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Leah Berkenwald

Leah Berkenwald
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Leah Berkenwald

Leah Berkenwald was born and raised in Northampton, MA, where "The coffee is strong, and so are the women."  As such, she was a feminist and equal rights activist straight out of the womb. She is particularly passionate about reproductive rights and sex education, despite her father's wish that she do something less controversial like "save the whales." Leah draws strength from the memories of her grandmothers - two incredible Jewesses with some serious attitude. After three years as JWA's Social Media Specialist, Leah moved on to Wentworth Institute, where she coordinates Wellness Education. You can read her blog at www.leahbee.net

Blog posts

Rep. Debbie Wasserman Schultz

Mazel Tov Debbie Wasserman Schultz, new chair of the DNC!

Yesterday the Democratic party announced that President Obama chose Florida Rep. Debbie Wasserman Schultz as the incoming chairwoman of the Democratic National Committee, making her the first woman DNC chief in 15 years and the third in history. Considering that the first two women to lead the DNC only served temporary stints, Wasserman Schultz’s appointment is extremely significant.

Miriam in "The Songs of Joy"

Miriam and the Passover Story

I'm sure I'm not alone when I say that Passover is my favorite holiday.

Orgasm Inc

Yet to come: Orgasm Inc. and the invention of female sexual dysfuntion

Last night I saw Orgasm Inc., a documentary film by Liz Canner about the medicalization of female sexual pleasure and the race to find a cure for so-called "female sexual dysfunction."

Topics: Film, Medicine
Top 11 Labor History Landmarks in New York City

Labor History Landmark: No. 11 The Lower East Side Tenement Museum

The Top 11 Labor History Landmarks in New York City is a blog series on Jewesses with Attitude created in honor of Women's History Month and the 100th anniversary of the Triangle Waist Factory fire. Learn more about the series here, or check out JWA's online walking tour.

Top 11 Labor History Landmarks in New York City

Labor History Landmark: No. 10 The Henry Street Settlement

The Top 11 Labor History Landmarks in New York City is a blog series on Jewesses with Attitude created in honor of Women's History Month and the 100th anniversary of the Triangle Waist Factory fire. Learn more about the series here, or check out JWA's online walking tour.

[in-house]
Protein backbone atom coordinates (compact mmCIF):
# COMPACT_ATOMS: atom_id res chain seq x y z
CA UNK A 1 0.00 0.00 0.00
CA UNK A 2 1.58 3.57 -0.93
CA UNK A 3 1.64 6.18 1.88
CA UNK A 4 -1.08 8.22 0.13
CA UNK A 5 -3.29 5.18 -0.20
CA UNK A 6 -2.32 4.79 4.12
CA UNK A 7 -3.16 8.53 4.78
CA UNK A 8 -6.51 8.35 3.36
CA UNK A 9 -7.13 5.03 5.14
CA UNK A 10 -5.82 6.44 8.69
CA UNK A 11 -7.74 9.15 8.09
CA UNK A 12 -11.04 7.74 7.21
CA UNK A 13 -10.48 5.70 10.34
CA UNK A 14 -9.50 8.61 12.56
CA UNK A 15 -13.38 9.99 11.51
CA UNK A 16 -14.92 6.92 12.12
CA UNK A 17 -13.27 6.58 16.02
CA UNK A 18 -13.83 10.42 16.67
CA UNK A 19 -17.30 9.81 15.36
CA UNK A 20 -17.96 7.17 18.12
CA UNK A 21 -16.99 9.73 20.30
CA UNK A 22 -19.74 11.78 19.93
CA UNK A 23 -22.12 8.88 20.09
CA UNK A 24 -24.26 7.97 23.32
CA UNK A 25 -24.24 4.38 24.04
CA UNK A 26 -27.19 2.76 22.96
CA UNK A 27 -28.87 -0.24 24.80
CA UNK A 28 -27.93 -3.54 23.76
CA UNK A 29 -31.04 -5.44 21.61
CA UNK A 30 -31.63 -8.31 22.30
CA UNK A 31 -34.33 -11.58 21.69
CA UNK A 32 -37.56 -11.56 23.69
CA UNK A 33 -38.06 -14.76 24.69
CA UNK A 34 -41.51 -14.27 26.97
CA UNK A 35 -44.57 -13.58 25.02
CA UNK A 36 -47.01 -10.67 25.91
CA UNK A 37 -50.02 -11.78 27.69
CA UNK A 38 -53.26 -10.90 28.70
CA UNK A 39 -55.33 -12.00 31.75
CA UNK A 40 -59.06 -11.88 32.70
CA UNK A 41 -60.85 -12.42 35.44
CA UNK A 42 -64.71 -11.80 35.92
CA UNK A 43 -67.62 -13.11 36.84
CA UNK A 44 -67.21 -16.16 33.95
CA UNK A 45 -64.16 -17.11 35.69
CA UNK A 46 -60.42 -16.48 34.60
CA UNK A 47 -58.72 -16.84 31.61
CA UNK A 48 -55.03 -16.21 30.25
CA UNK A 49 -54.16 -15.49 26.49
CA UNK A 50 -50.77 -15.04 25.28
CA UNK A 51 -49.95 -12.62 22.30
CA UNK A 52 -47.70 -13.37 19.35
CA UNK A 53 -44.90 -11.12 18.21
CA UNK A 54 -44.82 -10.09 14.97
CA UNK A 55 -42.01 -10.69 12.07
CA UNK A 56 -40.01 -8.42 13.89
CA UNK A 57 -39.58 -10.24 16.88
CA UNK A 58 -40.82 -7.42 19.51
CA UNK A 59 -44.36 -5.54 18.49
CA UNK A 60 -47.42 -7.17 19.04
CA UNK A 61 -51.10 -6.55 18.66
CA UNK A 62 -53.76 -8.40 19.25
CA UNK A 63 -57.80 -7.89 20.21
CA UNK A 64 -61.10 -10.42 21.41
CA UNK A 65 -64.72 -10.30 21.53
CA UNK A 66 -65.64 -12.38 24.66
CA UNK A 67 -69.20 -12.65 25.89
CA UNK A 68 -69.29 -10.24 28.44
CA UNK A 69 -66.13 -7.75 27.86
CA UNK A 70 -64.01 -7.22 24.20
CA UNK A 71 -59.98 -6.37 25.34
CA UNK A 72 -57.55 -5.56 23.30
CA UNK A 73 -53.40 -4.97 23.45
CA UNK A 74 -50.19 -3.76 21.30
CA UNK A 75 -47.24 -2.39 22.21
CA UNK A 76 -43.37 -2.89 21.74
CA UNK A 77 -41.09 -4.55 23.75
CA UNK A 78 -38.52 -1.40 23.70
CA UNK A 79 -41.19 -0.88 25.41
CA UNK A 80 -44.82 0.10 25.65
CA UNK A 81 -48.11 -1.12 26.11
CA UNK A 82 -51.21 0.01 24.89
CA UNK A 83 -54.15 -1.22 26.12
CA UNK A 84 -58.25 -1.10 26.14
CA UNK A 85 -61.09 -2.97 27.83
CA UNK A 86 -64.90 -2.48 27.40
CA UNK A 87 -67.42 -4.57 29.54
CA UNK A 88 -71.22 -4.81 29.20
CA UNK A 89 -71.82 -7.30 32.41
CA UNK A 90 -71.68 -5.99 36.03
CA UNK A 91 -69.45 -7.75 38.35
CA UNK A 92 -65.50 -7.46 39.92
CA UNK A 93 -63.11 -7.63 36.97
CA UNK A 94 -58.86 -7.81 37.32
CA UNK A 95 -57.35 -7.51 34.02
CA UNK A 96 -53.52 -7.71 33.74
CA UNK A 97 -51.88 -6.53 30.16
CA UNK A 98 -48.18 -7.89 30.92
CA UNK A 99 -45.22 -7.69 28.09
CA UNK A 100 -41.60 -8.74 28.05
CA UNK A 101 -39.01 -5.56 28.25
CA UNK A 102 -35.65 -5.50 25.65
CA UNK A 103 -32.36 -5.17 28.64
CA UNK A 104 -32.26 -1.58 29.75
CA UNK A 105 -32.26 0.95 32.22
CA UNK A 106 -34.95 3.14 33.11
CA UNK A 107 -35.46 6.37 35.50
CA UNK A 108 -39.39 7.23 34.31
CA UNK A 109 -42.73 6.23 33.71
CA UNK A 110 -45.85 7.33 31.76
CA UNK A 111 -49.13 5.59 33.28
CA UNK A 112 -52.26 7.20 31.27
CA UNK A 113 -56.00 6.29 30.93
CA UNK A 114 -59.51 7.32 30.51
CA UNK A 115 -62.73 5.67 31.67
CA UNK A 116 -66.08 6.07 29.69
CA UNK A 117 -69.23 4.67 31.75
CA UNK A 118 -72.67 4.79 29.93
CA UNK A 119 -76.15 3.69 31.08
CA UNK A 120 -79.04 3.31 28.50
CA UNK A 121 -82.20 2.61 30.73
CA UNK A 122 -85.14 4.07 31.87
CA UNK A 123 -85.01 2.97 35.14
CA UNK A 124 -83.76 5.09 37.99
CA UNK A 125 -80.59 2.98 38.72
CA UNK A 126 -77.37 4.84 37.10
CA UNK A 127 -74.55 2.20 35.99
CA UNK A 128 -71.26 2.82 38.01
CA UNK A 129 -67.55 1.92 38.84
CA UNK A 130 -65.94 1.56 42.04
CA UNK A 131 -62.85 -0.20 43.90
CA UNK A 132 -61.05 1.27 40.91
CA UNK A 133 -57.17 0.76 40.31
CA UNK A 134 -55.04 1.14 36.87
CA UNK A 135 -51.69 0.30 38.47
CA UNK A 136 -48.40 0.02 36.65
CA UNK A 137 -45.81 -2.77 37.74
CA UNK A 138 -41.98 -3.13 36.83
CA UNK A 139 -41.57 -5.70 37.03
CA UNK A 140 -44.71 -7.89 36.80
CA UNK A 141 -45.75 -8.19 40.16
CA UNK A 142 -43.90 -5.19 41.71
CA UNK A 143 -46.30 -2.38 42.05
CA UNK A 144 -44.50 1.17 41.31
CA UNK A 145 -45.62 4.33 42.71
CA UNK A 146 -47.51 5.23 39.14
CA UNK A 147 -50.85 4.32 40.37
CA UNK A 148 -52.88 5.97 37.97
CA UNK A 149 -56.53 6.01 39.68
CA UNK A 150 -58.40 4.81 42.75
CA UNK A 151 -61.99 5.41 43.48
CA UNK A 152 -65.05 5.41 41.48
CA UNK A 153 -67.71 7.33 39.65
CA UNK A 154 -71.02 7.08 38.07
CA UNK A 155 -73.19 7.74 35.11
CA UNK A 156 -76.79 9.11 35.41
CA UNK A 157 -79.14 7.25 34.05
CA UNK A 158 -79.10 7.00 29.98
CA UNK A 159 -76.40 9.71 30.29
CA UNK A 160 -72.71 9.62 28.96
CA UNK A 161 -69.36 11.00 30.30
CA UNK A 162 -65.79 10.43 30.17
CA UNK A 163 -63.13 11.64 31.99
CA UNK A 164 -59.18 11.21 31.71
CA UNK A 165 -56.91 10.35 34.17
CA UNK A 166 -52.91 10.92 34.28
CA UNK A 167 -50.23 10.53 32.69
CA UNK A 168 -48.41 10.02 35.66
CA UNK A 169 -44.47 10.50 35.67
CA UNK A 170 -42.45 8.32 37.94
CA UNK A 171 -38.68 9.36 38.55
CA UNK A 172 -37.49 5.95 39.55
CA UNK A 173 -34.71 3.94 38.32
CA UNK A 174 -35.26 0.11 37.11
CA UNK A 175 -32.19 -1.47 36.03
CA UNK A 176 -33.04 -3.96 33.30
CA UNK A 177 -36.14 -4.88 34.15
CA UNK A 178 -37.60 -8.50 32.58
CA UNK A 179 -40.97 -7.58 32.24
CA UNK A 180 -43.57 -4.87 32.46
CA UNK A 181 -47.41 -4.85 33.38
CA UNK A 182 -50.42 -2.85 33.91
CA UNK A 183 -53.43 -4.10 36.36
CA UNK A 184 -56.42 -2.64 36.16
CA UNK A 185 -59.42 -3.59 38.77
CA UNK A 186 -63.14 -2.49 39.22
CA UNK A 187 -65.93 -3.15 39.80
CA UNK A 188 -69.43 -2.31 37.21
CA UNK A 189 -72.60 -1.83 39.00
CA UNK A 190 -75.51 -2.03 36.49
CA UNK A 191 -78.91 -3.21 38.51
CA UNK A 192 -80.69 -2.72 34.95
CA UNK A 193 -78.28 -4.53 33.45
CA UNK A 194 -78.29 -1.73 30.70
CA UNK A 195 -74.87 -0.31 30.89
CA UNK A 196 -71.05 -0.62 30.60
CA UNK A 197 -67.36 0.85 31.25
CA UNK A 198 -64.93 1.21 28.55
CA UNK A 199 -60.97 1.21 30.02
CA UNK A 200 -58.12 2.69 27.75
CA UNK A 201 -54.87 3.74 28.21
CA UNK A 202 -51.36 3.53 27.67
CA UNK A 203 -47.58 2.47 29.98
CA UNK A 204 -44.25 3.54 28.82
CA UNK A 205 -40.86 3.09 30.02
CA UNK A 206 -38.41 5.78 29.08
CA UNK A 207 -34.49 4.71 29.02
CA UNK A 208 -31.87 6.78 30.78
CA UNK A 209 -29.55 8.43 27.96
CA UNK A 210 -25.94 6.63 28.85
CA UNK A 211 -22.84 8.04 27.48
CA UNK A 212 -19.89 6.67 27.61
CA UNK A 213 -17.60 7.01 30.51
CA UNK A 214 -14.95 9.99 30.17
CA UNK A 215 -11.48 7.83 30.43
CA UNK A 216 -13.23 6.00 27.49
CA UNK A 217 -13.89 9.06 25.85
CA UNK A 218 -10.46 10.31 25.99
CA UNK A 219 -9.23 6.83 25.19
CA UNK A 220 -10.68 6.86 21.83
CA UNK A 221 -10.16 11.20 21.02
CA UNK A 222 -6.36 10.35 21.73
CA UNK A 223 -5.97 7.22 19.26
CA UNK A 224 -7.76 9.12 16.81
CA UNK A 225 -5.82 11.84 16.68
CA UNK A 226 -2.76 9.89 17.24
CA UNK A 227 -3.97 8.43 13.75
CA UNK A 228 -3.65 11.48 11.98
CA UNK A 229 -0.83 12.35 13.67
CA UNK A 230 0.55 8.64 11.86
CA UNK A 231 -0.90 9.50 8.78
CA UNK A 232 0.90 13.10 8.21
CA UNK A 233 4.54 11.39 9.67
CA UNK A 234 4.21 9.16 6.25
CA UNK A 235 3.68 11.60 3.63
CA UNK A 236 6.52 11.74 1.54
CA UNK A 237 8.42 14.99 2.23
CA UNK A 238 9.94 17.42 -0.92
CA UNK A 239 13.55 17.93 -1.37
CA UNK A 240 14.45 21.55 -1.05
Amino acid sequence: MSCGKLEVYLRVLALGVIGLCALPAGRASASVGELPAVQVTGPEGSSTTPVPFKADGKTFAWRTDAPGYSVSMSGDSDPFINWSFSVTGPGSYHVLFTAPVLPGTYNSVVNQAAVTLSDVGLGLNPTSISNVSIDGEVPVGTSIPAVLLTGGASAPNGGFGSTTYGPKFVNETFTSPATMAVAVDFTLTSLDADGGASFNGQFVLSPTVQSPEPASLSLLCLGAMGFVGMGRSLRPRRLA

Labor History Landmark: No. 9 The Metropolitan Opera House

The Top 11 Labor History Landmarks in New York City is a blog series on Jewesses with Attitude created in honor of Women's History Month and the 100th anniversary of the Triangle Waist Factory fire. Learn more about the series here, or check out JWA's online walking tour.

The Imposter Daughter by Laurie Sandell (1)

Graphic Details: Interview with Laurie Sandell

Graphic Details: Confessional Comics by Jewish Women is the first museum exhibit to explore this unique niche of autobiographical storytelling by Jewish women. The touring exhibit, sponsored by The Forward, features the work of 18 Jewish women artists. The Jewish Women's Archive is interviewing each of the artists about their work and their experience as a female, Jewish graphic artist.

Top 11 Labor History Landmarks in New York City

Labor History Landmark: No. 8 Carnegie Hall

The Top 11 Labor History Landmarks in New York City is a blog series on Jewesses with Attitudecreated in honor of Women's History Month and the 100th anniversary ofthe Triangle Waist Factory fire. Learn more about the series here, or check out JWA's online walking tour.

The 8th of the Top 11 Labor History Landmarks in New York City is the Carnegie Hall.

What we missed: Link Roundup

On Tablet: Marc Tracy discussed Elizabeth Taylor as the ultimate archetypal "Jew by choice." He also remembers Taylor for her pioneering AIDS work. In a personal piece, Rachel Shukert writes, "It sounds like a cliché to say so, but of everything Elizabeth Taylor suffered from, it was never a failure of the heart." 

100 Years: Commemorating the Triangle fire

As regular readers of Jewesses with Attitude (and the New York Times) know, today is the 100th anniversary of the Triangle Factory fire. On Sunday, March 13th, 230 people joined the Jewish Women's Archive in New York City for the first Living the Legacy awards luncheon held to commemorate the centennial of the fire and celebrate the contributions of Jewish women activists. 

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How to cite this page

Jewish Women's Archive. " Leah Berkenwald ." (Viewed on November 29, 2014) <http://jwa.org/blog/author/leah-berkenwald>.

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